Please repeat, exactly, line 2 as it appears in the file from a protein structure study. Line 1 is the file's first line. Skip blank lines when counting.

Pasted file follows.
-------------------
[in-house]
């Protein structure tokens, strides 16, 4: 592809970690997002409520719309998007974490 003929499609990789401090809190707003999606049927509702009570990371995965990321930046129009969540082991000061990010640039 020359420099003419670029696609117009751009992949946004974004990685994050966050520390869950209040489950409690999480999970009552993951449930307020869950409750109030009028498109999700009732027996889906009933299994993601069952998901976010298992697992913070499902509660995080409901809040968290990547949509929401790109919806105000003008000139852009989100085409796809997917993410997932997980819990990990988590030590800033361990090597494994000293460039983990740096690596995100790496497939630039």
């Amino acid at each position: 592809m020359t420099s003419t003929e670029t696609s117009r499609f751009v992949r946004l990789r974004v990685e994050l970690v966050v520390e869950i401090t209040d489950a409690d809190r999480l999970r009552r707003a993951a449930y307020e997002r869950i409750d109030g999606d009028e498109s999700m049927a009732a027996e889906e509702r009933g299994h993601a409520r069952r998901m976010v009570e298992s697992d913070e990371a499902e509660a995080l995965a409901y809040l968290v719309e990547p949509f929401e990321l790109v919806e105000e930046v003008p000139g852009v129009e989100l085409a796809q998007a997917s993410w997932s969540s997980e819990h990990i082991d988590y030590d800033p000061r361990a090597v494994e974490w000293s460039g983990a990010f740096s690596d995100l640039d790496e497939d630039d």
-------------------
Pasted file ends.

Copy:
């Protein structure tokens, strides 16, 4: 592809970690997002409520719309998007974490 003929499609990789401090809190707003999606049927509702009570990371995965990321930046129009969540082991000061990010640039 020359420099003419670029696609117009751009992949946004974004990685994050966050520390869950209040489950409690999480999970009552993951449930307020869950409750109030009028498109999700009732027996889906009933299994993601069952998901976010298992697992913070499902509660995080409901809040968290990547949509929401790109919806105000003008000139852009989100085409796809997917993410997932997980819990990990988590030590800033361990090597494994000293460039983990740096690596995100790496497939630039």